This paper addresses questions about the function and institutional arrangements of climate finance from an innovation systems perspective. It examines the barriers that prevent developing countries from transitioning to low-carbon and climate-resilient economies, and the interventions necessary to overcome those barriers. It finds that the barriers to innovation and economic change are much more pervasive than a lack of incentives. They include issues like insufficient knowledge flows and technical capacity in research and development and business; inadequate network formation around value chains; capital constraints due to undeveloped capital markets; and unstable and inappropriate policy regimes.
To overcome these barriers, climate finance will need to be deployed through technology-push policies, strategic niche management and demand-pull policies. It will also need to incentivise and enable developing country governments to implement the ‘sustainable innovation policy regimes’ necessary to guide transitions to low-carbon and climate-resilient economies.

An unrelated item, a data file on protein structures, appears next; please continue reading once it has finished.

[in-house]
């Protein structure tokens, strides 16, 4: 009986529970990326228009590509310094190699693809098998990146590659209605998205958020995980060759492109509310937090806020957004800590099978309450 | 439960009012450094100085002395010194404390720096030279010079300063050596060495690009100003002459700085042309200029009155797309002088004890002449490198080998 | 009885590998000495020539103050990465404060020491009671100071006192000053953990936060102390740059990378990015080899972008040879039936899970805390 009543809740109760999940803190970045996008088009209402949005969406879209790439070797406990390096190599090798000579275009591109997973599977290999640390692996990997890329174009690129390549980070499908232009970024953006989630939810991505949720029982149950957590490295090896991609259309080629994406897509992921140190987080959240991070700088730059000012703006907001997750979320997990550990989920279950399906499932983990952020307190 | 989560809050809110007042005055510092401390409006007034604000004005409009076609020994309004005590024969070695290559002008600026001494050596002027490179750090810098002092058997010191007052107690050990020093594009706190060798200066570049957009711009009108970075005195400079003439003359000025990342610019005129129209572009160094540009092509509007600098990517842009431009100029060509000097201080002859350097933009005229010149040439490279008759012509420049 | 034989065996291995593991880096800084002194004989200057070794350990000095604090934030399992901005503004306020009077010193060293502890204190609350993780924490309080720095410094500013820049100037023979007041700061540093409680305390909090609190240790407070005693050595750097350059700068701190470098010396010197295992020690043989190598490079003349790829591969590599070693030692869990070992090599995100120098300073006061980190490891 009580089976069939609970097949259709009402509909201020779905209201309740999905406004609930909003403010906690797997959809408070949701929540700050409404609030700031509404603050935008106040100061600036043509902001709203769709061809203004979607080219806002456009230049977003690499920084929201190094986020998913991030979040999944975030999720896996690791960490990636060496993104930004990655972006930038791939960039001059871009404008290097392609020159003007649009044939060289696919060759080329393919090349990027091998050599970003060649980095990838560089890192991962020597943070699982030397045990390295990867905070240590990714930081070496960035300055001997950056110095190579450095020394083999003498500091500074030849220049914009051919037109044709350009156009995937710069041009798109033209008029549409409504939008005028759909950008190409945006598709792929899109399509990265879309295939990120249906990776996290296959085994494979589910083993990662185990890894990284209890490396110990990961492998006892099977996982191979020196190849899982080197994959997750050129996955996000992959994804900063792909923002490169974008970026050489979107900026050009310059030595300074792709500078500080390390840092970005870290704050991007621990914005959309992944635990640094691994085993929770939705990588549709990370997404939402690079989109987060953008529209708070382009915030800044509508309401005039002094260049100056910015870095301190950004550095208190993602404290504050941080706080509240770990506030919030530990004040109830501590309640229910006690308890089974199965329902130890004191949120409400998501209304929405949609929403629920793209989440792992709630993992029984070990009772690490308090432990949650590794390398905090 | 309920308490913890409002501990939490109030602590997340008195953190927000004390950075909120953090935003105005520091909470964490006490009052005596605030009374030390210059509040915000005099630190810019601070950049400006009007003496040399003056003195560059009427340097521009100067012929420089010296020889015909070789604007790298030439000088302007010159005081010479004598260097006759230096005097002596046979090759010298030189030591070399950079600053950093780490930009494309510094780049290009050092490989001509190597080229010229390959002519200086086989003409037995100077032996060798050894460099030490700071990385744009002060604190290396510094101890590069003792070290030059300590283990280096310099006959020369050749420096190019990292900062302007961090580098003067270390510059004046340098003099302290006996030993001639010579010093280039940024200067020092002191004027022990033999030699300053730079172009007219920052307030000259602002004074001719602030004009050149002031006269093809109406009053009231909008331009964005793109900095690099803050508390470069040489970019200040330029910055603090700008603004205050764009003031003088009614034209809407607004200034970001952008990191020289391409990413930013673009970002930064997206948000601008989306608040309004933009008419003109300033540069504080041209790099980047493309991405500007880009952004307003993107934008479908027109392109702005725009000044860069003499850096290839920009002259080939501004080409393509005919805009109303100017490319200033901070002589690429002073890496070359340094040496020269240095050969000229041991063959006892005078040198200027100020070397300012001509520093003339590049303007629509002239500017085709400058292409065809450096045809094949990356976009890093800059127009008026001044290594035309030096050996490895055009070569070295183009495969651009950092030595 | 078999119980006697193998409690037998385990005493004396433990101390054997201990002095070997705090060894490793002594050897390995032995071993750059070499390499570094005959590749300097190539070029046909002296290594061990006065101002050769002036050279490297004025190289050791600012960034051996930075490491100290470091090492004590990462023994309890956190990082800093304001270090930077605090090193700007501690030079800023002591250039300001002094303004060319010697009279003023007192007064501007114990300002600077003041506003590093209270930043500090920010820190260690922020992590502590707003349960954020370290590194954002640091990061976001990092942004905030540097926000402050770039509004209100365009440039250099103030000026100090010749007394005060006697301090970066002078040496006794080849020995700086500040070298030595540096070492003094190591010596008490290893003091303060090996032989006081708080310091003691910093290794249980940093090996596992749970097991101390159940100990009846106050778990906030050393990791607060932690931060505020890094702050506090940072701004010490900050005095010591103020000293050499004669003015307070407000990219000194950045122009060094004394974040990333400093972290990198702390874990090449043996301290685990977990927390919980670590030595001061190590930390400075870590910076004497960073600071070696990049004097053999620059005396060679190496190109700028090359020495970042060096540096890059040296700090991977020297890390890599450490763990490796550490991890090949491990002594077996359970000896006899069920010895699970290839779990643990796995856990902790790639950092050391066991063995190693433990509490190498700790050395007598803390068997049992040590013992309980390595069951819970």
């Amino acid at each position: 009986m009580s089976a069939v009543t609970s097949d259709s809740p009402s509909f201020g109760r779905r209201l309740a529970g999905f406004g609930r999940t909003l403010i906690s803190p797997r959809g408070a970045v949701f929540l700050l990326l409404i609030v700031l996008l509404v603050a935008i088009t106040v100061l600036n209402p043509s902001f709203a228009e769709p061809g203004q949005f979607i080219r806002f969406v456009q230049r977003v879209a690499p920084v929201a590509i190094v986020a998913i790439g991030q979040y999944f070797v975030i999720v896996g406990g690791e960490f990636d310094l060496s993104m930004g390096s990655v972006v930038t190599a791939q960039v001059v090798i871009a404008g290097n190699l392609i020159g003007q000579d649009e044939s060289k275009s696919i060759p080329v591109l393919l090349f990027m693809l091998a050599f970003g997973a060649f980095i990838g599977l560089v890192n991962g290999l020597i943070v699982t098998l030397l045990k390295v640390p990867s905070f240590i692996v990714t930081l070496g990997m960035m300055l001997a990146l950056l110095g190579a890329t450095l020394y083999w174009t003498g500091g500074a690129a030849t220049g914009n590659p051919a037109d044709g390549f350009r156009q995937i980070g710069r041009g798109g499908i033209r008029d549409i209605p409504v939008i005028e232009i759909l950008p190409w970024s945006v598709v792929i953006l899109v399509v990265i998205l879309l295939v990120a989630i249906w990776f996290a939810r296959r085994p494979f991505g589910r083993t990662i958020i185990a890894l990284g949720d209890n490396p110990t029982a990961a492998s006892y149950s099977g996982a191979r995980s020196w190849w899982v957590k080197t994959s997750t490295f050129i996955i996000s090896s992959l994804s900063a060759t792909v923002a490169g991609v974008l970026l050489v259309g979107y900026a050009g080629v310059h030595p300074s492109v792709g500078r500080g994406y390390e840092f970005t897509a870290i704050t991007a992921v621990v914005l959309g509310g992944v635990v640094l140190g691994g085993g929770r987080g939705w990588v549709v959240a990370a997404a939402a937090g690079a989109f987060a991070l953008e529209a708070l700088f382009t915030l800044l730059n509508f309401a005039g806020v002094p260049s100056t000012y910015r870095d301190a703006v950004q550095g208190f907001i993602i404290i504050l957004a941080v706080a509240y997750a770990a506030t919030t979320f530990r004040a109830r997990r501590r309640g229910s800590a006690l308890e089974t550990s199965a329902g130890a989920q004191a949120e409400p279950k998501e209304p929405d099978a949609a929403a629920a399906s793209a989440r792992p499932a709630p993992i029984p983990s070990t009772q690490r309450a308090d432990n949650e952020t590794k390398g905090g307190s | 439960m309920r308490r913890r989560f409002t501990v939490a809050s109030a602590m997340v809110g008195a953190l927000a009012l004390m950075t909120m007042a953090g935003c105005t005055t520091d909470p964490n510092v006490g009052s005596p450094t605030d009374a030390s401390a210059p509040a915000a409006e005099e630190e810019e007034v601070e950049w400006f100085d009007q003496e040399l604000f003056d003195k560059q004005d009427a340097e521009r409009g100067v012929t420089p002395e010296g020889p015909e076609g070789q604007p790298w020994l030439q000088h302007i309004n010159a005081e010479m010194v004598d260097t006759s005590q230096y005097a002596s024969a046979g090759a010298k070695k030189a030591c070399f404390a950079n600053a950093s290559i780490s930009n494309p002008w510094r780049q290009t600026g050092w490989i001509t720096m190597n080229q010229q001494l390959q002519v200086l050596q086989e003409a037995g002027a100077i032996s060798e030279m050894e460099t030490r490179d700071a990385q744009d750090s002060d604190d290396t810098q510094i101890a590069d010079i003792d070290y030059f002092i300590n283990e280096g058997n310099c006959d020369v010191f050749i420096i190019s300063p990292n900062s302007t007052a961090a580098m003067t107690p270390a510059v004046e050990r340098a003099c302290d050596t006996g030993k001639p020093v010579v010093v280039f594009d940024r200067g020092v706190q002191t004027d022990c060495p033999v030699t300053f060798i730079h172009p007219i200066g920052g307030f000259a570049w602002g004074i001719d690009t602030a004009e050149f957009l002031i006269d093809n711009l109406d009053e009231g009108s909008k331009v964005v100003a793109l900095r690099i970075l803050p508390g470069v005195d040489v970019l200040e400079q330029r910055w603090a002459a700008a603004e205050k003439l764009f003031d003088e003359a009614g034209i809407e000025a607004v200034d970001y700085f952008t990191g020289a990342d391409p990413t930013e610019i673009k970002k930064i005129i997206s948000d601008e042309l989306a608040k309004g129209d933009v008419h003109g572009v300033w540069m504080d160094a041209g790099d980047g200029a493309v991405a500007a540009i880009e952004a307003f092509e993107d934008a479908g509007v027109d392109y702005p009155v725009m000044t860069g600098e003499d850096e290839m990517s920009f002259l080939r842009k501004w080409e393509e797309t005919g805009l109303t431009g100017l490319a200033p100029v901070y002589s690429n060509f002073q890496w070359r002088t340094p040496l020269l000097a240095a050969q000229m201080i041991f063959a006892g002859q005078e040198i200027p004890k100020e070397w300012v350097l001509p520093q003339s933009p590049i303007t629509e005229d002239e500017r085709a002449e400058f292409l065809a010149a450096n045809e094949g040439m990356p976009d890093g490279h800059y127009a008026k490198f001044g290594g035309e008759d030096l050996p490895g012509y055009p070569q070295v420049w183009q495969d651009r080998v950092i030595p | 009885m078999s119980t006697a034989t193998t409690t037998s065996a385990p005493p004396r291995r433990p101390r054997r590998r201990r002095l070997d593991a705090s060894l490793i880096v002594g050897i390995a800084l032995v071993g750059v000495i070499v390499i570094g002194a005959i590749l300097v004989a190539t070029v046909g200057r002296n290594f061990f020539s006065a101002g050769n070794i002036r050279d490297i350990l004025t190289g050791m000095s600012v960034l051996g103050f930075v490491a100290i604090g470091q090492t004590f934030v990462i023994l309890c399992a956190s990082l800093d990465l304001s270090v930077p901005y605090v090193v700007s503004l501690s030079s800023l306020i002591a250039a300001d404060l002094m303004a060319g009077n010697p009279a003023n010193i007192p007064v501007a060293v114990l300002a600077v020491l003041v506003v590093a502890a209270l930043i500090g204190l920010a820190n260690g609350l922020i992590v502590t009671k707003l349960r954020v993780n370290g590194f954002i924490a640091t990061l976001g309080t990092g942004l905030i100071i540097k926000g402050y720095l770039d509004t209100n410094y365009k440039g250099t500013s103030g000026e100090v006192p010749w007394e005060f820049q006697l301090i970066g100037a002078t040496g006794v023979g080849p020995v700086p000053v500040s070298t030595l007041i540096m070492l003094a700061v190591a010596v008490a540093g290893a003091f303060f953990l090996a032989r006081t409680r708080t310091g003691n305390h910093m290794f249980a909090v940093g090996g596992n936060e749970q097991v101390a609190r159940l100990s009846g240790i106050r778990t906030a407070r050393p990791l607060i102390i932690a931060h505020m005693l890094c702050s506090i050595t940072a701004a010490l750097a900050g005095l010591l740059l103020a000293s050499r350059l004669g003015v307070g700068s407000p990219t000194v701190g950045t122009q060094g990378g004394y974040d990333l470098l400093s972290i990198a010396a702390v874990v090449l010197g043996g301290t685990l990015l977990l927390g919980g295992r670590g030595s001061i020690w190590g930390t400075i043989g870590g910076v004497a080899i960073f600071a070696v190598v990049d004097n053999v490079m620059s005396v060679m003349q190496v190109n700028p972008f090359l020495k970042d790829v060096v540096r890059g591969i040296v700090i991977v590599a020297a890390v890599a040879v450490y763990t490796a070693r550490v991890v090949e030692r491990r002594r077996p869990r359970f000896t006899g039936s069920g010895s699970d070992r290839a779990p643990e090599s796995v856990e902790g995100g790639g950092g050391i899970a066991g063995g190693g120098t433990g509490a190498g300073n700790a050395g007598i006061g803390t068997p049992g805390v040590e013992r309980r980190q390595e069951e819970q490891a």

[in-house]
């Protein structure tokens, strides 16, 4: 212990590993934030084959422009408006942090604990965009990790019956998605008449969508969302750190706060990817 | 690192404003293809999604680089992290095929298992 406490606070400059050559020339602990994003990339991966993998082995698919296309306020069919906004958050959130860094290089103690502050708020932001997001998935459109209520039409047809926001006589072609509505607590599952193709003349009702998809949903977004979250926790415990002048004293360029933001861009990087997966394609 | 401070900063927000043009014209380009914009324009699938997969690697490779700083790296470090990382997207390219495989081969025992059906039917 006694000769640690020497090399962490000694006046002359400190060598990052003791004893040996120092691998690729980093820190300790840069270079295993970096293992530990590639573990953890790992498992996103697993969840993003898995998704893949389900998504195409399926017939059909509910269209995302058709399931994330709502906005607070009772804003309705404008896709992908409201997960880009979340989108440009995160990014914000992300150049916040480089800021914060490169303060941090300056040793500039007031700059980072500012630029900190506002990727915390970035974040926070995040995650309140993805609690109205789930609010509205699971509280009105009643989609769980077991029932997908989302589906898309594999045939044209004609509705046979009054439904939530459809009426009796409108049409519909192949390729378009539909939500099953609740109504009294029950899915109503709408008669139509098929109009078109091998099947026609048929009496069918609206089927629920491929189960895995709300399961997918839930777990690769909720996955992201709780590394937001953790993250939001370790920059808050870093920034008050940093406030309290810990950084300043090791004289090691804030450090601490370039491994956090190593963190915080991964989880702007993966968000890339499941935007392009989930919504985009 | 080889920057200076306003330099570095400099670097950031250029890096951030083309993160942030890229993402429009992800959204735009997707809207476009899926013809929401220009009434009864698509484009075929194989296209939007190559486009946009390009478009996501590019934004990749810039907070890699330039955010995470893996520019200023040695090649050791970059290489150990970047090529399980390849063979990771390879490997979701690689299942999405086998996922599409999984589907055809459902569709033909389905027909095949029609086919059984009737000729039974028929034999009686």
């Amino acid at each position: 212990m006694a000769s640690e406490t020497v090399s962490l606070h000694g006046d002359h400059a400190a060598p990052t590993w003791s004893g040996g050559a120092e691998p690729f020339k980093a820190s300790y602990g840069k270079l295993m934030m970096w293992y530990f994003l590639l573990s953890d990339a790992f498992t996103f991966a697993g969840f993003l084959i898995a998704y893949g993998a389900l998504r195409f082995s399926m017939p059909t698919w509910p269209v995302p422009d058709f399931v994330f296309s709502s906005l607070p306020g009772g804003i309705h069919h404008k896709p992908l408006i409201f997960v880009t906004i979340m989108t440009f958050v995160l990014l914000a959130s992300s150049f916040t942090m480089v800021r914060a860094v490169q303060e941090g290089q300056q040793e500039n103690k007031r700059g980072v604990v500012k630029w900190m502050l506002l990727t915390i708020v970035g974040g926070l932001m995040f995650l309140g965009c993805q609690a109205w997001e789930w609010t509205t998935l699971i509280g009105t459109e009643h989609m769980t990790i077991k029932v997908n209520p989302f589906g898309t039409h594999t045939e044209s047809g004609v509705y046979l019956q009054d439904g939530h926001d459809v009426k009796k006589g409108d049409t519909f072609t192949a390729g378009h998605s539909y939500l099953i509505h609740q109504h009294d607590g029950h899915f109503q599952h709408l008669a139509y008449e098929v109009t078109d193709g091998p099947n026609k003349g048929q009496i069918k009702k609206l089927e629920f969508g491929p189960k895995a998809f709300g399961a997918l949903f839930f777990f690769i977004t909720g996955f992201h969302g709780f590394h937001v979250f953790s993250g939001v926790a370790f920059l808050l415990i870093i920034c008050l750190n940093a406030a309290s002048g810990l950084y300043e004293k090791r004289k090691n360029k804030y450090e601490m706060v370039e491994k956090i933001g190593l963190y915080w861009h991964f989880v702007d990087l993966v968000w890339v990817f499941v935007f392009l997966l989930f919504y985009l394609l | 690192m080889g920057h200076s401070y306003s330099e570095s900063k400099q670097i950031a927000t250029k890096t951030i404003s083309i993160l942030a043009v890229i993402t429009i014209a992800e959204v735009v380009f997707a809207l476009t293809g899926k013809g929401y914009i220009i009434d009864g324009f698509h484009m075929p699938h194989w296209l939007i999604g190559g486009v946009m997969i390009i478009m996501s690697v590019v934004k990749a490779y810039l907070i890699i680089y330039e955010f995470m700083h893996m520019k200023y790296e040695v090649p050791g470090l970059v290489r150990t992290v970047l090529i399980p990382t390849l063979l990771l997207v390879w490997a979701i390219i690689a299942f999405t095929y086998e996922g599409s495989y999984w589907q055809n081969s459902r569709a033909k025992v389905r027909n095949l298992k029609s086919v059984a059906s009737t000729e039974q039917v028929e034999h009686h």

Concerning the institutional arrangements of climate finance, this paper argues that climate finance should flow through national funding entities, and that the United Nations Framework Convention on Climate Change should adopt crediting mechanisms for Nationally Appropriate Mitigation Actions or Sectoral No-Lose Targets.
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